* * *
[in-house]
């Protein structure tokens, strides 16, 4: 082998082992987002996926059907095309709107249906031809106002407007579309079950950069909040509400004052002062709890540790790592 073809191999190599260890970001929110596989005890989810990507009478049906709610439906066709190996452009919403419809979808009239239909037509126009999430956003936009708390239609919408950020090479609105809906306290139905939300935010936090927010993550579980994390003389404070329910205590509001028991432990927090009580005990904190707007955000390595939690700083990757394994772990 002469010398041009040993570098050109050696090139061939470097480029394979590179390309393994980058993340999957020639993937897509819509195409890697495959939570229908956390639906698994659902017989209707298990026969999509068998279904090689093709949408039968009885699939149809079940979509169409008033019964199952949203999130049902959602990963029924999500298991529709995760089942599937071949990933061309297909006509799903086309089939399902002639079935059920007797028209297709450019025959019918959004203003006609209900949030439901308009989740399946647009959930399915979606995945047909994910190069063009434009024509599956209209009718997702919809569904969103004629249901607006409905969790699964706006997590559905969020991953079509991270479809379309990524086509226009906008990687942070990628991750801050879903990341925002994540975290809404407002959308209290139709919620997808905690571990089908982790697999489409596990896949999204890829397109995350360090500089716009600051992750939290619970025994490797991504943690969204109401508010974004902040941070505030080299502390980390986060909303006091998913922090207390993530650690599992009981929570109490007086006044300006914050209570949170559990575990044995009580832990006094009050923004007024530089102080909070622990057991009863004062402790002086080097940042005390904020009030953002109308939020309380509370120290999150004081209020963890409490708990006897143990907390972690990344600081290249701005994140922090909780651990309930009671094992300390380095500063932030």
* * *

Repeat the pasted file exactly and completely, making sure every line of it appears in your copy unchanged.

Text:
[in-house]
């Protein structure tokens, strides 16, 4: 082998082992987002996926059907095309709107249906031809106002407007579309079950950069909040509400004052002062709890540790790592 073809191999190599260890970001929110596989005890989810990507009478049906709610439906066709190996452009919403419809979808009239239909037509126009999430956003936009708390239609919408950020090479609105809906306290139905939300935010936090927010993550579980994390003389404070329910205590509001028991432990927090009580005990904190707007955000390595939690700083990757394994772990 002469010398041009040993570098050109050696090139061939470097480029394979590179390309393994980058993340999957020639993937897509819509195409890697495959939570229908956390639906698994659902017989209707298990026969999509068998279904090689093709949408039968009885699939149809079940979509169409008033019964199952949203999130049902959602990963029924999500298991529709995760089942599937071949990933061309297909006509799903086309089939399902002639079935059920007797028209297709450019025959019918959004203003006609209900949030439901308009989740399946647009959930399915979606995945047909994910190069063009434009024509599956209209009718997702919809569904969103004629249901607006409905969790699964706006997590559905969020991953079509991270479809379309990524086509226009906008990687942070990628991750801050879903990341925002994540975290809404407002959308209290139709919620997808905690571990089908982790697999489409596990896949999204890829397109995350360090500089716009600051992750939290619970025994490797991504943690969204109401508010974004902040941070505030080299502390980390986060909303006091998913922090207390993530650690599992009981929570109490007086006044300006914050209570949170559990575990044995009580832990006094009050923004007024530089102080909070622990057991009863004062402790002086080097940042005390904020009030953002109308939020309380509370120290999150004081209020963890409490708990006897143990907390972690990344600081290249701005994140922090909780651990309930009671094992300390380095500063932030």